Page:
Painting and sculpture are often considered, fair enough, the most silent types of art forms. Indeed, unlike music or literature, painting and sculpture do not shower the audience with ideas or impose their opinion on the latter; on the contrary, they remain silent and distant. This is where the charm of museums is concealed, though; exhibitions allow for well-paced meditations, they create a specific atmosphere, letting the audience sink into it, which a visit to the Norton Simon Museum was a solid proof for.
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After viewing the Coronation of the Virgin Altarpiece: Saint Prosdochimus (di Arpo), I realized that the art of the Middle Ages, the era that is rightfully considered one of the darkest and the most complicated times that the humankind had to live through, also had some of the most delightful specimen of art to consider.
The given iconography is dedicated to the Virgin Mary; to be more exact, it depicts a particular moment in her life, i.e., her coronation. Although the given episode from the life of Virgin Mary is often omitted or forgotten when the traditional Biblical stories are told, and very few people know actually about the given issue, this event plays a pivoting role in the canonization of the Holy Virgin. Symbolizing the parting with the secular world and crossing the threshold of Heaven (Boyer 54), the given event has been depicted in the iconography in a very peculiar manner, which makes the given iconography a devotional work.
Di Arpo uses the formal elements of painting in his own inimitable manner, which, paradoxically, also resembles a number of other Medieval authors of iconographies. Di Arpo uses light and shadow to contrast the heavenly glow that surrounds the two characters, the Virgin Mary and St. Prosdochimus, which helps create the atmosphere of wonder and makes the audience gasp in awe. Also, by using the lighter palette when depicting the Holy Virgin, and choosing the much darker color cast for the portrayal of St. Prosdochimus, di Arpo sets apart the youth and innocence of Virgin Mary and the age and wisdom of the former.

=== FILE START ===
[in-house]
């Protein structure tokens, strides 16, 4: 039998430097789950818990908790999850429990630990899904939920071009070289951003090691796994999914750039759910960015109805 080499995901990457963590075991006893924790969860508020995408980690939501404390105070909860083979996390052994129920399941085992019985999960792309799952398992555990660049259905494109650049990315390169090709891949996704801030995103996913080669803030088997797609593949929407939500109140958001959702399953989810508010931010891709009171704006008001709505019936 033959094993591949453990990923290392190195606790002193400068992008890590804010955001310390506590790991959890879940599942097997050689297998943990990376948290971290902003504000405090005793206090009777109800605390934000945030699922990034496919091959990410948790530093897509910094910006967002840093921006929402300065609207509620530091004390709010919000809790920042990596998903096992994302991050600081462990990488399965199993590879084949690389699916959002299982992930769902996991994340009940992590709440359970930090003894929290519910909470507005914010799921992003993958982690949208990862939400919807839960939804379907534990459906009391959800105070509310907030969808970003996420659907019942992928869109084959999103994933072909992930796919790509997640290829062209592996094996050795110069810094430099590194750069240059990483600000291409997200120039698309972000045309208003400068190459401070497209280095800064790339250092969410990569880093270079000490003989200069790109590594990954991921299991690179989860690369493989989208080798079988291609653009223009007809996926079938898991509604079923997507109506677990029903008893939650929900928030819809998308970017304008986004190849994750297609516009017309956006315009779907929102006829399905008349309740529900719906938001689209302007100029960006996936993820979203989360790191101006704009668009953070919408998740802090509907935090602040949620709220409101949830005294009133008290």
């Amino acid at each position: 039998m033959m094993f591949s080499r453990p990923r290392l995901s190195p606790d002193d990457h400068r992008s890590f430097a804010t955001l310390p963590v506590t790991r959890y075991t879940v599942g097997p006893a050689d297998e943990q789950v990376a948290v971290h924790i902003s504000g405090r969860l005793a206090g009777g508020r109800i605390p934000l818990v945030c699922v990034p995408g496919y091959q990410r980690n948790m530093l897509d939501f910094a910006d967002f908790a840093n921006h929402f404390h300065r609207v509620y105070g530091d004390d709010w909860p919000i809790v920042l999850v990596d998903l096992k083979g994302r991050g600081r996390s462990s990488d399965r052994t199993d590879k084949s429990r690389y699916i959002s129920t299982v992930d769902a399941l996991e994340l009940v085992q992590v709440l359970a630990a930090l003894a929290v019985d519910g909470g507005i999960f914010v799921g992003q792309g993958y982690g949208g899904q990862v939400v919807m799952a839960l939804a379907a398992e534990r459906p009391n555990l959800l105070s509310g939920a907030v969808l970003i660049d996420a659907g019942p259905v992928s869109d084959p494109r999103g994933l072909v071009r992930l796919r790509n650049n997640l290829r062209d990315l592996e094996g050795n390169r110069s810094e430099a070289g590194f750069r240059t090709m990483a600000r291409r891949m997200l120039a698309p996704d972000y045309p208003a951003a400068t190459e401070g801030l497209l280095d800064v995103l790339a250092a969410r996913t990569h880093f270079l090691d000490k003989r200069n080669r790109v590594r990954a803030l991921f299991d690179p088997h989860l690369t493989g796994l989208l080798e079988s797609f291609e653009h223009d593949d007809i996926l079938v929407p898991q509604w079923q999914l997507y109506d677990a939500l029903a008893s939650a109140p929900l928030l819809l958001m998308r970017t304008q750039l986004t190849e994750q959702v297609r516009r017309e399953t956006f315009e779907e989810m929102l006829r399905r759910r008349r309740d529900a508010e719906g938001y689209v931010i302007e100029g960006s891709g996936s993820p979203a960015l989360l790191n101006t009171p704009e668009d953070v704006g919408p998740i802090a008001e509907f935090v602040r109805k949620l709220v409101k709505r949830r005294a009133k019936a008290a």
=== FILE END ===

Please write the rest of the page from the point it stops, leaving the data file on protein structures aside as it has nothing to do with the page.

The given iconography is a graphic example of the case when shades come to life, telling their own story, and when the light and darkness can shake off the burden of their standard connotations and try new shades of meaning on, as well as colors, do. Speaking of which, the colors in the iconography can be described as di Arpo’s trademark. Although it must be admitted that a number of Medieval artists used the yellowish and brownish palette in their artworks (Gage 63), di Arpo, with his careful use of the reddish palette, managed to stay original. While the red color was not commonly used in iconography in the Middle Ages (Gage 63) for quite understandable reasons, i.e., because of the interpretation of the red color as the symbol of passion and blood, di Arpo managed to add a speck of carmine and considerable amounts of crimson, pink and even Cornell red color to his painting.
Even though the traditional interpretations of red are usually related to such secular emotions as passion, vengeance, lust, etc. (Kim 49), in the given iconography, these colors create a very solemn and spiritual atmosphere (Kneiner 502), perhaps, because the tone of these colors matches with the background. In addition, the uneven texture, which is typical for iconographies, makes the concept of an old and sacred legend that the given iconography incorporates complete.
Made of “tempera and gold leaf on the panel” (di Arpo), as the description states, the Coronation of the Virgin Mary was created in an unusual manner – at least, for an artwork in the Medieval times. However, at this point, one may realize that this is not just another iconography made hastily on a traditional Biblical subject; on the contrary, the very mentioning of the “gold leaf” makes one think of how much effort and appreciation went into that work, as well as in what awe the author was to the person whom he was depicting. Oil and canvas did not suit the significance and beauty of the moment – only gold leaves could help capture this glorious moment.
The scale of the work is surprisingly small – according to the data mentioned in the description of the artwork, it is 13.3 cm long and 26.4 cm high. Therefore, it is easier to imagine the Coronation as a smaller part of the larger picture, where the Holy Virgin is surrounded by a choir of angles, and blissful light is shed from up above.
A visit to remember, this journey into the Middle Ages and attempt to see the universe of the XIV century through di Arpo’s lens was truly unforgettable. While some of the questions concerning the meaning behind the author’s choice of the means of expression remained unanswered, seeing the Coronation of the Virgin Altarpiece: Saint Prosdochimus truly was an aesthetic delight. Watching the world through di Arpo’s prism was an exciting experience that definitely will not be forgotten any time soon.
Boyer, Mark G. Reflection on the Mysteries of the Rosary. Collegeville, MN: Liturgical Press. 2005. Print.
Di Arpo, Guantento. Coronation of the Virgin Altarpiece: Saint Prosdochimus. 1344. Web.
Gage, John. Colour and Culture: Practice and Meaning from Antiquity to Abstraction. Berkeley, CA: University of California Press. 1990. Print.
Kim, Kyong Liong. Caged in Our Own Signs: A Book about Semiotics. Norwood, NJ: Ablex Publishing Corporation. 1996. Print.
Kneiner, Fred S. Gardner’s Art through the Ages: A Global History. 14th edition. Boston, MA: Cengage Learning. 2013. Print.